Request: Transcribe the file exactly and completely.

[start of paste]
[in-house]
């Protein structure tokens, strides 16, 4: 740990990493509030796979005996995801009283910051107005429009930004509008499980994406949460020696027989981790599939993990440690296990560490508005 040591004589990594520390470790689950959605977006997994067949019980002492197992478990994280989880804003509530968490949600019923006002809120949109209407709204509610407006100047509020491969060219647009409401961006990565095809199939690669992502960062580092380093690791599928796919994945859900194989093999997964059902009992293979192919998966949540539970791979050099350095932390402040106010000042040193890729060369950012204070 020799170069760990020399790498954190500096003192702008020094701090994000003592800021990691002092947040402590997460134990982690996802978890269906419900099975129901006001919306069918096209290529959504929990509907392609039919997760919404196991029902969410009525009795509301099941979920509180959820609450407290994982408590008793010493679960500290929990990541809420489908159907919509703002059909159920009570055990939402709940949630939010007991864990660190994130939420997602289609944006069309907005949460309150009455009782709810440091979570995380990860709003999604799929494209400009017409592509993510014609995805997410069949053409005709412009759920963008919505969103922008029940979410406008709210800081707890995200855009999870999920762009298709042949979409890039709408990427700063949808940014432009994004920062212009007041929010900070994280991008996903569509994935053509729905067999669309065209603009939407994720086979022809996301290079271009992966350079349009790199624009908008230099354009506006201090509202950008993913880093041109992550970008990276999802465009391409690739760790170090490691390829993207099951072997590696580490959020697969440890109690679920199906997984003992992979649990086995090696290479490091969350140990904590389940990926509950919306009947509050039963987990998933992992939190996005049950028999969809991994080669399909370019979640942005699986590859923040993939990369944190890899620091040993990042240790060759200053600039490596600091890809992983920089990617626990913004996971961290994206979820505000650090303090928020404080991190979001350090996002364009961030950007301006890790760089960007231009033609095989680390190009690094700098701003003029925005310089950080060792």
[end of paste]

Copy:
[in-house]
């Protein structure tokens, strides 16, 4: 740990990493509030796979005996995801009283910051107005429009930004509008499980994406949460020696027989981790599939993990440690296990560490508005 040591004589990594520390470790689950959605977006997994067949019980002492197992478990994280989880804003509530968490949600019923006002809120949109209407709204509610407006100047509020491969060219647009409401961006990565095809199939690669992502960062580092380093690791599928796919994945859900194989093999997964059902009992293979192919998966949540539970791979050099350095932390402040106010000042040193890729060369950012204070 020799170069760990020399790498954190500096003192702008020094701090994000003592800021990691002092947040402590997460134990982690996802978890269906419900099975129901006001919306069918096209290529959504929990509907392609039919997760919404196991029902969410009525009795509301099941979920509180959820609450407290994982408590008793010493679960500290929990990541809420489908159907919509703002059909159920009570055990939402709940949630939010007991864990660190994130939420997602289609944006069309907005949460309150009455009782709810440091979570995380990860709003999604799929494209400009017409592509993510014609995805997410069949053409005709412009759920963008919505969103922008029940979410406008709210800081707890995200855009999870999920762009298709042949979409890039709408990427700063949808940014432009994004920062212009007041929010900070994280991008996903569509994935053509729905067999669309065209603009939407994720086979022809996301290079271009992966350079349009790199624009908008230099354009506006201090509202950008993913880093041109992550970008990276999802465009391409690739760790170090490691390829993207099951072997590696580490959020697969440890109690679920199906997984003992992979649990086995090696290479490091969350140990904590389940990926509950919306009947509050039963987990998933992992939190996005049950028999969809991994080669399909370019979640942005699986590859923040993939990369944190890899620091040993990042240790060759200053600039490596600091890809992983920089990617626990913004996971961290994206979820505000650090303090928020404080991190979001350090996002364009961030950007301006890790760089960007231009033609095989680390190009690094700098701003003029925005310089950080060792």